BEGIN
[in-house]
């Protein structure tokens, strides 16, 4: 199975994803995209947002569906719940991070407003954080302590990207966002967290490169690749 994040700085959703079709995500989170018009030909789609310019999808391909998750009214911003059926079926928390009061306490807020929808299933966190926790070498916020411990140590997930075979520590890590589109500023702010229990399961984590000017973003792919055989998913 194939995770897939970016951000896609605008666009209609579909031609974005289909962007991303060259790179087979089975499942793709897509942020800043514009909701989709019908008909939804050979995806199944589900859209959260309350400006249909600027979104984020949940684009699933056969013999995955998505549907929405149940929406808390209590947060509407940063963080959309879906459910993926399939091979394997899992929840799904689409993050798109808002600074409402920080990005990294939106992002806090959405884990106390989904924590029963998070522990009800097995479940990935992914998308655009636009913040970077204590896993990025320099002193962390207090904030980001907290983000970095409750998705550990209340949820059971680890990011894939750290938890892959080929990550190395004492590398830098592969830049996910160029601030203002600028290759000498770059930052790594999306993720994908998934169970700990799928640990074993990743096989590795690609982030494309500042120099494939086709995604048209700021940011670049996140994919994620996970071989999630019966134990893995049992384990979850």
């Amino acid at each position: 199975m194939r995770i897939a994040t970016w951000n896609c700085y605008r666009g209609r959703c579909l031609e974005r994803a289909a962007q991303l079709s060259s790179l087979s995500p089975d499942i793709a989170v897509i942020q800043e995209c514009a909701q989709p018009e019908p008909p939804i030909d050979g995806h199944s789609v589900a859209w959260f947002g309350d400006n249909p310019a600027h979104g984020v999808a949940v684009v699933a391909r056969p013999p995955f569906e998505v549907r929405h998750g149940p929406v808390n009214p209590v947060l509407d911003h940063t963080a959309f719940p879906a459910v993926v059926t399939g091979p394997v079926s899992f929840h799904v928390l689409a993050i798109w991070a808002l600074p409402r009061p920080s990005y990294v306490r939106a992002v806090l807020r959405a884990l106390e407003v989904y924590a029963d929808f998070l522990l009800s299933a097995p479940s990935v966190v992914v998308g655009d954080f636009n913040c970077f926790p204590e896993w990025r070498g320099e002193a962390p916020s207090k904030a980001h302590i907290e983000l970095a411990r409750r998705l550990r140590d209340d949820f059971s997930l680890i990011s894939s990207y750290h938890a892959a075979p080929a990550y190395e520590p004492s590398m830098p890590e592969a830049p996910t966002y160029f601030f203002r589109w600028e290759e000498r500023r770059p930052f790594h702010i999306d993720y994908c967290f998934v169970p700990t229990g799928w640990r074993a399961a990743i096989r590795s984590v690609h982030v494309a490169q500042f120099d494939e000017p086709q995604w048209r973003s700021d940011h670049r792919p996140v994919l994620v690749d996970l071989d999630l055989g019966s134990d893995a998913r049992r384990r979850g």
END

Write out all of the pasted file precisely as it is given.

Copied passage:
[in-house]
């Protein structure tokens, strides 16, 4: 199975994803995209947002569906719940991070407003954080302590990207966002967290490169690749 994040700085959703079709995500989170018009030909789609310019999808391909998750009214911003059926079926928390009061306490807020929808299933966190926790070498916020411990140590997930075979520590890590589109500023702010229990399961984590000017973003792919055989998913 194939995770897939970016951000896609605008666009209609579909031609974005289909962007991303060259790179087979089975499942793709897509942020800043514009909701989709019908008909939804050979995806199944589900859209959260309350400006249909600027979104984020949940684009699933056969013999995955998505549907929405149940929406808390209590947060509407940063963080959309879906459910993926399939091979394997899992929840799904689409993050798109808002600074409402920080990005990294939106992002806090959405884990106390989904924590029963998070522990009800097995479940990935992914998308655009636009913040970077204590896993990025320099002193962390207090904030980001907290983000970095409750998705550990209340949820059971680890990011894939750290938890892959080929990550190395004492590398830098592969830049996910160029601030203002600028290759000498770059930052790594999306993720994908998934169970700990799928640990074993990743096989590795690609982030494309500042120099494939086709995604048209700021940011670049996140994919994620996970071989999630019966134990893995049992384990979850």
């Amino acid at each position: 199975m194939r995770i897939a994040t970016w951000n896609c700085y605008r666009g209609r959703c579909l031609e974005r994803a289909a962007q991303l079709s060259s790179l087979s995500p089975d499942i793709a989170v897509i942020q800043e995209c514009a909701q989709p018009e019908p008909p939804i030909d050979g995806h199944s789609v589900a859209w959260f947002g309350d400006n249909p310019a600027h979104g984020v999808a949940v684009v699933a391909r056969p013999p995955f569906e998505v549907r929405h998750g149940p929406v808390n009214p209590v947060l509407d911003h940063t963080a959309f719940p879906a459910v993926v059926t399939g091979p394997v079926s899992f929840h799904v928390l689409a993050i798109w991070a808002l600074p409402r009061p920080s990005y990294v306490r939106a992002v806090l807020r959405a884990l106390e407003v989904y924590a029963d929808f998070l522990l009800s299933a097995p479940s990935v966190v992914v998308g655009d954080f636009n913040c970077f926790p204590e896993w990025r070498g320099e002193a962390p916020s207090k904030a980001h302590i907290e983000l970095a411990r409750r998705l550990r140590d209340d949820f059971s997930l680890i990011s894939s990207y750290h938890a892959a075979p080929a990550y190395e520590p004492s590398m830098p890590e592969a830049p996910t966002y160029f601030f203002r589109w600028e290759e000498r500023r770059p930052f790594h702010i999306d993720y994908c967290f998934v169970p700990t229990g799928w640990r074993a399961a990743i096989r590795s984590v690609h982030v494309a490169q500042f120099d494939e000017p086709q995604w048209r973003s700021d940011h670049r792919p996140v994919l994620v690749d996970l071989d999630l055989g019966s134990d893995a998913r049992r384990r979850g």